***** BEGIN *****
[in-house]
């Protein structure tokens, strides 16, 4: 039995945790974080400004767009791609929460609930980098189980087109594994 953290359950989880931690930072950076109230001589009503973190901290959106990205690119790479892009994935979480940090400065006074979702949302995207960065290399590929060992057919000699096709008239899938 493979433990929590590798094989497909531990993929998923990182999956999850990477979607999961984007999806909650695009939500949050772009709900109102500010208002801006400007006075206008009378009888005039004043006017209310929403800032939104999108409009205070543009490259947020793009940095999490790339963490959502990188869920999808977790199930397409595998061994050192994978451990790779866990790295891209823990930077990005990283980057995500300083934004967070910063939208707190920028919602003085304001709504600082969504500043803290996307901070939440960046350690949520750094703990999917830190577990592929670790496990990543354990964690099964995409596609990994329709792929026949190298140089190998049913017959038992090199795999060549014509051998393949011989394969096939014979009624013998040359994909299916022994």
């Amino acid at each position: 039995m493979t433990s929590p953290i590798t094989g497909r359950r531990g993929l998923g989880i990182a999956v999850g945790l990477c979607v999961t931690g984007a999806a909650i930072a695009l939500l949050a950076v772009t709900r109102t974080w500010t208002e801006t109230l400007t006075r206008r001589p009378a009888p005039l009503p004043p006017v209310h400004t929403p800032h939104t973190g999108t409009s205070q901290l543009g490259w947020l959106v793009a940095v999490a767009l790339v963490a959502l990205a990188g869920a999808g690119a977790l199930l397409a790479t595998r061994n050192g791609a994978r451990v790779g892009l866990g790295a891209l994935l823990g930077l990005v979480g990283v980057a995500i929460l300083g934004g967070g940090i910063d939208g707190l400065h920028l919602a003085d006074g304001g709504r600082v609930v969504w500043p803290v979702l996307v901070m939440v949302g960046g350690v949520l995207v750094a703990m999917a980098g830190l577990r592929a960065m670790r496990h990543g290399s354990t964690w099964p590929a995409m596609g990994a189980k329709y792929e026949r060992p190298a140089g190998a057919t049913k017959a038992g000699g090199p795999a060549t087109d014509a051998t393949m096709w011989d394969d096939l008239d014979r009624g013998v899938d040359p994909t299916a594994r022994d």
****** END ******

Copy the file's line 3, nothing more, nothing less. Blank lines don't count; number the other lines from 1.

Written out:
């Amino acid at each position: 039995m493979t433990s929590p953290i590798t094989g497909r359950r531990g993929l998923g989880i990182a999956v999850g945790l990477c979607v999961t931690g984007a999806a909650i930072a695009l939500l949050a950076v772009t709900r109102t974080w500010t208002e801006t109230l400007t006075r206008r001589p009378a009888p005039l009503p004043p006017v209310h400004t929403p800032h939104t973190g999108t409009s205070q901290l543009g490259w947020l959106v793009a940095v999490a767009l790339v963490a959502l990205a990188g869920a999808g690119a977790l199930l397409a790479t595998r061994n050192g791609a994978r451990v790779g892009l866990g790295a891209l994935l823990g930077l990005v979480g990283v980057a995500i929460l300083g934004g967070g940090i910063d939208g707190l400065h920028l919602a003085d006074g304001g709504r600082v609930v969504w500043p803290v979702l996307v901070m939440v949302g960046g350690v949520l995207v750094a703990m999917a980098g830190l577990r592929a960065m670790r496990h990543g290399s354990t964690w099964p590929a995409m596609g990994a189980k329709y792929e026949r060992p190298a140089g190998a057919t049913k017959a038992g000699g090199p795999a060549t087109d014509a051998t393949m096709w011989d394969d096939l008239d014979r009624g013998v899938d040359p994909t299916a594994r022994d």